In today's market, if you're contemplating selling your business you're probably thinking of finding a strategic buyer for your business because they are likely to pay the most money. But there is a ton of money in private equity, PE, firms these days that they have become an attractive alternative for many entrepreneurs looking to sell their business as they seek to find places to put their funds to work. That raises plenty of questions from these would-be sellers around what will happen to the business if a PE firm buys it?
1. The first thing to know is that the PE firm will want to keep you, the founder, around after the sale. They will want you around for your ability to lead and continue to grow the business. It's become common that PE firms include "earn-outs" as part of these deals as a way to tie your compensation from the sale to the continued performance of the company (you can read more about the dangers of earn-outs in my article on that topic). So, if you sell to a PE firm, plan to stick around. There won't be fruity drinks on a warm island for you - at least not for a while.
2. The second thing to know is that you will eventually be fired (or quit). Wait, didn't I just say that they will want you to stick around? While that's true, the fact is that the characteristics that define great entrepreneurs-like aggressive decision making mixed with calculated risk taking - don't mix well in corporate or PE environments, which are very conservative and analytical, like banks. They make their decisions based on detailed data, spreadsheets and analytics- which can get very frustrating for many entrepreneurs who know their business from the gut. It usually takes about a year before the noose starts to feel really tight around your neck. That's why so many of those entrepreneurs choose to leave at that time-;or get fired before then.
3. Another aspect to know about when a PE firm takes over is that they will but debt on the business. A lot of debt- perhaps four to five times EBITDA. That can be jarring since most entrepreneurs tend to be conservative when it comes to debt beyond maybe a line of credit to help deal with fluctuations in cash. But when you put that much debt on the business, it can constrain your ability to operate. PE firms do this because this is how they can maximize the cash return on the deal. By putting a small amount of cash up front and leveraging up the business with debt, they can get a much higher return on their investment. Be ready for this to happen.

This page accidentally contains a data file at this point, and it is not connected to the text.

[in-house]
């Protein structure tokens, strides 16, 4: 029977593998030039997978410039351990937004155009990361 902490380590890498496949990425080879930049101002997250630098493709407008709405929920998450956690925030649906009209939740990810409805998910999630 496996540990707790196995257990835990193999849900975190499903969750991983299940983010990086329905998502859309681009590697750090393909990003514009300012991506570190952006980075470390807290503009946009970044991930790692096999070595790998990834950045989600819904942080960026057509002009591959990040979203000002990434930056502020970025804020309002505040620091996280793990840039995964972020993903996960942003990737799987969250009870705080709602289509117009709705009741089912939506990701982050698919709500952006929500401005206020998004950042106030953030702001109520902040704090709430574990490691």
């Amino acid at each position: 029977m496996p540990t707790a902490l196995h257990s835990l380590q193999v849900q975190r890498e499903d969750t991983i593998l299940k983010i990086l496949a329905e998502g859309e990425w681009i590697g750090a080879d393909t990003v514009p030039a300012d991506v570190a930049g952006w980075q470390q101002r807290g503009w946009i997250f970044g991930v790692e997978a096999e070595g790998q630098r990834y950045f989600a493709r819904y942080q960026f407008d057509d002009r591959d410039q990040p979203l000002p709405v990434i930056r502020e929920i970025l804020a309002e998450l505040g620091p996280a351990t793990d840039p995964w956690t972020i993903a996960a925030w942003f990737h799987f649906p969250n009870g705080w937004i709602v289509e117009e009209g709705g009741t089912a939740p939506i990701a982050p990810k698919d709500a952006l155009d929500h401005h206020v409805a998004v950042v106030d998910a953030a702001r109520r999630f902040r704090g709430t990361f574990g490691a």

4. PE firms will also kill your company's sacred cows early on- those things that you have considered important to the running of the business which might not look as important to an analytical outsider. Everything will be on the table for analysis. A prime example would be if you have any family members working in the business that aren't high performers. They won't be there for long. Neither will any real estate, company cars, sports tickets, or, if you're lucky, private planes you might have used the business to purchase. Those will all go away.
5. PE firms will also sweat your assets. While most entrepreneurs focus on their P&L statements, where they can see their margins and profits, many of them ignore the balance sheet or at least don't manage it aggressively. PE firms will look to maximize everything they can using the company's assets- especially if there is any cash. PE firms will also begin to aggressively collect any money due from your customers while, at the same time, stretching out the terms with your suppliers. If you have built up loyal relationships with your suppliers where you pay them every 30 days, expect them to now get pushed out to 45 or even 60 days before they get paid. The PE firms will also move aggressively to reduce any inventory you have on hand and to turn any hard assets you might have, like buildings or equipment, into cash. They would also generally rather you lease than own as way to maximize cash flows inside the business. From their point of view, a dollar off the balance sheet is as good as a dollar from business earnings.
6. PE firms will also pay themselves special distributions with any extra cash they can generate inside the business. A big reason PE firms prioritize cash is that the sooner they can get the money out of the business they put in, the more quickly they can begin to play with house money. If they put $10 million into an acquisition, as soon as they extract $10 million in cash, then the returns they can earn when they sell the business are infinite. That's also why they will put so much debt on the company, because it allows them to minimize the amount of cash they need to invest toward maximizing their rewards.
Now, let be clear: PE firms aren't bad. This is just the way their business works. And the best ones will actually find a balance between these factors involved with the business versus the money. But don't mistake their ultimate loyalty: it's to the money, not the business. Whenever the business isn't aligned with the money, they will side with the money. So, before you sell to a PE firm, do your homework and understand what to expect and try to find a buyer that will tries to find that sweet spot between the needs of the business and their need to make money.